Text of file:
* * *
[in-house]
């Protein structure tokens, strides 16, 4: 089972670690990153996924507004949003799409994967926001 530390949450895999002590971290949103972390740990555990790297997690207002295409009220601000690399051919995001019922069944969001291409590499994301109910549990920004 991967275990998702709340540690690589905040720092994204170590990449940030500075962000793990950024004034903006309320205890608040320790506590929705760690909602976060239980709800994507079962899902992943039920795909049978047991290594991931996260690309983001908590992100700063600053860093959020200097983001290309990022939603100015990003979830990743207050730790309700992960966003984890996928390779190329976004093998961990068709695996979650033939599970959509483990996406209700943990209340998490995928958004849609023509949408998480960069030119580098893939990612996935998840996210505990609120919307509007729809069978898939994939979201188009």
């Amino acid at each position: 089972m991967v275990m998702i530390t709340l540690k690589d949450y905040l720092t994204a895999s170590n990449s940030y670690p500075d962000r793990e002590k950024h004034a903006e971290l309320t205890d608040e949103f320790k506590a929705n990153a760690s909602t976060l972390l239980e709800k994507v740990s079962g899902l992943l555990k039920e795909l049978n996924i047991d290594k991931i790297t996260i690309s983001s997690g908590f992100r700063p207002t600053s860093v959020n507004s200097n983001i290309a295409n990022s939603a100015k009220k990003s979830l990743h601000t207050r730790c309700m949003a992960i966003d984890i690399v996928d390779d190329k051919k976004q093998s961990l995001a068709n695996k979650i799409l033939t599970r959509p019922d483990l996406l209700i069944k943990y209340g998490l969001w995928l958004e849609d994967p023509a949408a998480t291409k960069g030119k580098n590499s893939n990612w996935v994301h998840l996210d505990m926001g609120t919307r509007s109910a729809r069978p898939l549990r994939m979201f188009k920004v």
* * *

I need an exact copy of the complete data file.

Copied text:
[in-house]
């Protein structure tokens, strides 16, 4: 089972670690990153996924507004949003799409994967926001 530390949450895999002590971290949103972390740990555990790297997690207002295409009220601000690399051919995001019922069944969001291409590499994301109910549990920004 991967275990998702709340540690690589905040720092994204170590990449940030500075962000793990950024004034903006309320205890608040320790506590929705760690909602976060239980709800994507079962899902992943039920795909049978047991290594991931996260690309983001908590992100700063600053860093959020200097983001290309990022939603100015990003979830990743207050730790309700992960966003984890996928390779190329976004093998961990068709695996979650033939599970959509483990996406209700943990209340998490995928958004849609023509949408998480960069030119580098893939990612996935998840996210505990609120919307509007729809069978898939994939979201188009």
């Amino acid at each position: 089972m991967v275990m998702i530390t709340l540690k690589d949450y905040l720092t994204a895999s170590n990449s940030y670690p500075d962000r793990e002590k950024h004034a903006e971290l309320t205890d608040e949103f320790k506590a929705n990153a760690s909602t976060l972390l239980e709800k994507v740990s079962g899902l992943l555990k039920e795909l049978n996924i047991d290594k991931i790297t996260i690309s983001s997690g908590f992100r700063p207002t600053s860093v959020n507004s200097n983001i290309a295409n990022s939603a100015k009220k990003s979830l990743h601000t207050r730790c309700m949003a992960i966003d984890i690399v996928d390779d190329k051919k976004q093998s961990l995001a068709n695996k979650i799409l033939t599970r959509p019922d483990l996406l209700i069944k943990y209340g998490l969001w995928l958004e849609d994967p023509a949408a998480t291409k960069g030119k580098n590499s893939n990612w996935v994301h998840l996210d505990m926001g609120t919307r509007s109910a729809r069978p898939l549990r994939m979201f188009k920004v």